Multi-Threaded TCP/IP Server Without .NET Socket Class

Introduction

Performance is the main concern to most server application developers. That's why many of them anticipate using the .NET platform to develop high performance server applications regardless of the security features it provides.

Microsoft Windows provides a high performance model that uses the I/O completion port (IOCP) to process network events. IOCP provides the best performance, but it's difficult to use due to lack of good code samples and the obligatory use of the C/C++ language. From the other side, if the server's business logic is not trivial, it becomes difficult to support and test it. Finding a bug in your C++ code may become a serious challenge for developers.

The Solution

Ideally, you would like to have a server application that has a performance comparable to a C++ server and is well designed, bug free, and has unit tested business logic written in C#. Yeah, that would be great!

Look at what the .NET platforms offers for network operations.

The Socket class, which supports asynchronous operations, should be great for the purpose of writing a scalable high perfomance server. According to the documentation, asynchronous network operation methods (BeginConnect, BeginReceive, and BeginSend) support the I/O completion port, but simple benchmarking showed that the performance is still very low. The Socket class is very resource consuming when used asynchronously.

In addition to design and implementation issues[i] of several .NET classes, a server written completely in .NET has a performance lack due to lots of managed/unmanaged code transitions and data marshaling that happen each time when an underlying system call is made (network I/O, threads synchronization, and so forth). The only solution is to minimize those transitions. This approach has been used in XF.Server component, which was recently released for community preview and is available for public download.

In XF.Server, a component managed/unmanaged code transition happens only when a message should be passed between business logic and the transport logic layer. XF.Server handles all low-level network I/O, providing a client with an interface to work with network operations.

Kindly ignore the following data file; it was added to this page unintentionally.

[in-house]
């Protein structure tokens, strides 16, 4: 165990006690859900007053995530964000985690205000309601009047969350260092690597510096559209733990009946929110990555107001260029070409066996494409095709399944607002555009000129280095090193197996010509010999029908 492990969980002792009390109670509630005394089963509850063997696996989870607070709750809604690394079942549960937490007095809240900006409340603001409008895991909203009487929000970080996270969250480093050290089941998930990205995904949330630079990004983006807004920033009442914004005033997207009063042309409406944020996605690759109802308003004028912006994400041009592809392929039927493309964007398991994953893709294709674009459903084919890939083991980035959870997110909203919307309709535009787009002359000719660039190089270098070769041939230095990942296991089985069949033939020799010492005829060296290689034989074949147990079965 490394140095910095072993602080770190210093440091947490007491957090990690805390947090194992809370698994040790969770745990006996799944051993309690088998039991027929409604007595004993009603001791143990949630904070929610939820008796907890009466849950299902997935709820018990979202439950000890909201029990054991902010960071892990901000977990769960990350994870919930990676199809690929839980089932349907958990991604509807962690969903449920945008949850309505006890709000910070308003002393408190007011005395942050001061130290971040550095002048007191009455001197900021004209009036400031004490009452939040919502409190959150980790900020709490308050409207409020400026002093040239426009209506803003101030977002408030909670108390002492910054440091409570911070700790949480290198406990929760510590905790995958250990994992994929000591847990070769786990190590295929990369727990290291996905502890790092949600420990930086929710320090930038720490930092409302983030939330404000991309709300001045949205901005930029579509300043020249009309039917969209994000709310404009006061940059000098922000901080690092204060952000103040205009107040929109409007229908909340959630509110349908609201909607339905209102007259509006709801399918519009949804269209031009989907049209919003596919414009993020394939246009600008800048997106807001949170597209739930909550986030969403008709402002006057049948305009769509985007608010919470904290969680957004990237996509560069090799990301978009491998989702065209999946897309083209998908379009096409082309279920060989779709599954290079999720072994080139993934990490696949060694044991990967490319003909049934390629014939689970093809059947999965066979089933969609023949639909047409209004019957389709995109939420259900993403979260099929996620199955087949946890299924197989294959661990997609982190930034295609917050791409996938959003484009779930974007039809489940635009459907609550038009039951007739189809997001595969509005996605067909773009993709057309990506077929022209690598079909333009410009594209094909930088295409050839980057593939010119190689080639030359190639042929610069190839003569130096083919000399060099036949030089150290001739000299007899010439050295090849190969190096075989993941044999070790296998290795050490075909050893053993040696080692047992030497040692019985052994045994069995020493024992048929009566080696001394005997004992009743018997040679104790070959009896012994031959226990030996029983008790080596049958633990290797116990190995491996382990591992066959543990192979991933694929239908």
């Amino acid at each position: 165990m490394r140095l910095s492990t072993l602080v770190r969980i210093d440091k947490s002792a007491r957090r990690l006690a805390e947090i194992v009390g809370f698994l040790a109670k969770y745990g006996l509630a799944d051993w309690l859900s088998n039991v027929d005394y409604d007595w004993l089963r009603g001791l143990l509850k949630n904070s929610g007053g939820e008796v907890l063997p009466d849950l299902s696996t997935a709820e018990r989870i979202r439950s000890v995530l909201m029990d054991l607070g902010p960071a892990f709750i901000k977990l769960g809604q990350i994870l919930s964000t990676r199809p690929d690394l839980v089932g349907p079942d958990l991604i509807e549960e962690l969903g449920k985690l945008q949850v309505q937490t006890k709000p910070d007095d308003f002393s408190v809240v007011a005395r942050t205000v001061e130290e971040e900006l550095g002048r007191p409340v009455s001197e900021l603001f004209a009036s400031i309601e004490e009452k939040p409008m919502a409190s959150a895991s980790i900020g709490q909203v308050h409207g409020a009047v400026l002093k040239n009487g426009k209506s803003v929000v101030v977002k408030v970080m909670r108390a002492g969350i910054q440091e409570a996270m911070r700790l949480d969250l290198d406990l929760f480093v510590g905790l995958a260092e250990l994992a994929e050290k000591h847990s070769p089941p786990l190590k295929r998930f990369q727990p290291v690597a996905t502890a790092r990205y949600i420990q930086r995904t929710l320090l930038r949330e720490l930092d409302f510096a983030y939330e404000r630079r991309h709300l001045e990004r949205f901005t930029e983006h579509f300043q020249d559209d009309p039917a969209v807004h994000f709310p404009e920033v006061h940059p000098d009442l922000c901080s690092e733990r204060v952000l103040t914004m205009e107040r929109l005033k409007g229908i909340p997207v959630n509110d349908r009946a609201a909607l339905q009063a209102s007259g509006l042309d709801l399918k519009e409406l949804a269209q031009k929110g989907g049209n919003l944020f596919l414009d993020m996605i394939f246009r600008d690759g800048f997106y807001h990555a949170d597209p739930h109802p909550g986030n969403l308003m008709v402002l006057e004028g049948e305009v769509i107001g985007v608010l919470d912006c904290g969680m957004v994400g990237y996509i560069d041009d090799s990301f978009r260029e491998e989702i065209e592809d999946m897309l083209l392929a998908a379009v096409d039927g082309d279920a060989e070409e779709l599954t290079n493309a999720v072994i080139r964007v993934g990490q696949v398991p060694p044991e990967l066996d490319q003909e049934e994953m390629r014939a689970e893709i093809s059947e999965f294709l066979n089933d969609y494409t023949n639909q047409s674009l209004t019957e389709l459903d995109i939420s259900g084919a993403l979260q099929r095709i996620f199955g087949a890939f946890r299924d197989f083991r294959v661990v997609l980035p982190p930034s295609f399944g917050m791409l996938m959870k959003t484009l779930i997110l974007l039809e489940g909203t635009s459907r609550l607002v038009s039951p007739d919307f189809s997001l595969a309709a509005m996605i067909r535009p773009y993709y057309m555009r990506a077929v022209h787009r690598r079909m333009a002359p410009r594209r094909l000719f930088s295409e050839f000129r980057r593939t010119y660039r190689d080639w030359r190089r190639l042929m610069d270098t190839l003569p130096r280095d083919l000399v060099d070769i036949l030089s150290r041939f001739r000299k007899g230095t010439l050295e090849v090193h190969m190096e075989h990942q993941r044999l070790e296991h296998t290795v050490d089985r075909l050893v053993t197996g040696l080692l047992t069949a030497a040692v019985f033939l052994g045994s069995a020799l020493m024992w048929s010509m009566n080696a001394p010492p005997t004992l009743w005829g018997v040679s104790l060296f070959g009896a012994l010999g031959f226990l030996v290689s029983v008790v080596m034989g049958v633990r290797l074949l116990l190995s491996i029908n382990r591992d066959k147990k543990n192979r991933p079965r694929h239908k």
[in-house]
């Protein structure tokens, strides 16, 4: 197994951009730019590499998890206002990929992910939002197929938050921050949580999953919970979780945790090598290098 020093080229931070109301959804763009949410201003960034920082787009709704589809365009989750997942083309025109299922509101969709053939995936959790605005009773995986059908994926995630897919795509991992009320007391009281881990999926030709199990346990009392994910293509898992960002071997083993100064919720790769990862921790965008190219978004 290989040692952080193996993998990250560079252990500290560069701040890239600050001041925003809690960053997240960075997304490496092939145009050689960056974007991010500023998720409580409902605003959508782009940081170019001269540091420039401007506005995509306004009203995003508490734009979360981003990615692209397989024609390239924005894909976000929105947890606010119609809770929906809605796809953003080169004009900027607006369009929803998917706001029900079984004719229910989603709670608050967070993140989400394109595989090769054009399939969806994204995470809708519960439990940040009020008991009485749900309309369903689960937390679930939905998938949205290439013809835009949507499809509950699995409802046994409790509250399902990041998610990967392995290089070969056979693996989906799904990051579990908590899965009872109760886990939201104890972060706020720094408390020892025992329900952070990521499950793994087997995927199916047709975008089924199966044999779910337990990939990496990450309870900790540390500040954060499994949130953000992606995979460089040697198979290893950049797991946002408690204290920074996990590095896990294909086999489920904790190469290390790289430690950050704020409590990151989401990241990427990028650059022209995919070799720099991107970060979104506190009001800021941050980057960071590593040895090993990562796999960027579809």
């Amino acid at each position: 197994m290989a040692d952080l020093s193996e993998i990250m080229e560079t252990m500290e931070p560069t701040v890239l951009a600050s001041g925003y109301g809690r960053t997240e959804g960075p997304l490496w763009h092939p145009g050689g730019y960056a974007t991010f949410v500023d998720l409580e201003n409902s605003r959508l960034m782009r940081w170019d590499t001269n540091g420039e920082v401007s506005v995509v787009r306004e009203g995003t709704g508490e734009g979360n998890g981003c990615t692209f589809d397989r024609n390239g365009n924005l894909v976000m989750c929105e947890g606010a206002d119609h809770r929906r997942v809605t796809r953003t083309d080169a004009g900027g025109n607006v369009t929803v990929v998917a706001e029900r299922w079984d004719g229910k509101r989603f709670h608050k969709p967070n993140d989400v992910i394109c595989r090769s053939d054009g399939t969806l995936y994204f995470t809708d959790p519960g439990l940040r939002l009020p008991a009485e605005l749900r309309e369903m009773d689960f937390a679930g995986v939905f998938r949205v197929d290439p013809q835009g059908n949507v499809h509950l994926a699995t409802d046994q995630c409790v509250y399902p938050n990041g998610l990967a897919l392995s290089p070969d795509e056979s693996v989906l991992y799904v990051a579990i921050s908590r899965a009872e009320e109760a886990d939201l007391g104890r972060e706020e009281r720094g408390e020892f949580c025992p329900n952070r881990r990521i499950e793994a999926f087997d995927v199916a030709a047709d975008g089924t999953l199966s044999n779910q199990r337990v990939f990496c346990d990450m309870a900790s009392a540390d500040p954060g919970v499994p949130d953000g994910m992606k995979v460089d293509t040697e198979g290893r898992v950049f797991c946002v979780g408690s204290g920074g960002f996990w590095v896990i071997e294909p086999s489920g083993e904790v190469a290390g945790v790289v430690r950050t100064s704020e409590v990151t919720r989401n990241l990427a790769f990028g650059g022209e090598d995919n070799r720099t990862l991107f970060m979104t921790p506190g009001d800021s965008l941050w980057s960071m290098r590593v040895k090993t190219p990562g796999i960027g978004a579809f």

Now, you can write a high performance simple web server using C#, so that you could compare the performance with another web server—for example, IIS or Apache (written in C/C++).

What Your Web Server Will Do

A simple web server that you create will accept client connections, read HTTP requests, and reply with a response containing the client's request. As soon as a request is served, the connection is closed. The web server response will be formatted in the following way:

private static readonly string responseFormat =
   "HTTP/1.1 200 OK\r\n"+
   "Server: XF.HTTP/0.1\r\n" +
   "Content-Type: text/plain\r\n" +
   "Content-Length: {0}\r\n"+
   "Connection: Close\r\n\r\n{1}";

Please note that XF.HTTP is a planned open source project of the Kodart Technologies that may leave the competitor behind if it includes the features of the other products without degradation in the performance. Actually, this article contains the source code of the XF.HTTP server prototype, which was gladly provided by Kodart Technologies.

Code Review

Okay, it's time to return to the code. The XF.Server component was developed in attention to support unit testing of the server's business logic. That's why the server and connection objects are passed using the interfaces, which you can easily mock to test the logic.

internal static IServer server;
static void Main()
{
   server = new Server();
   StartServer();
   Console.WriteLine("Web Server is Ready. Press any key to exit.");
   Console.ReadKey(true);
   StopServer();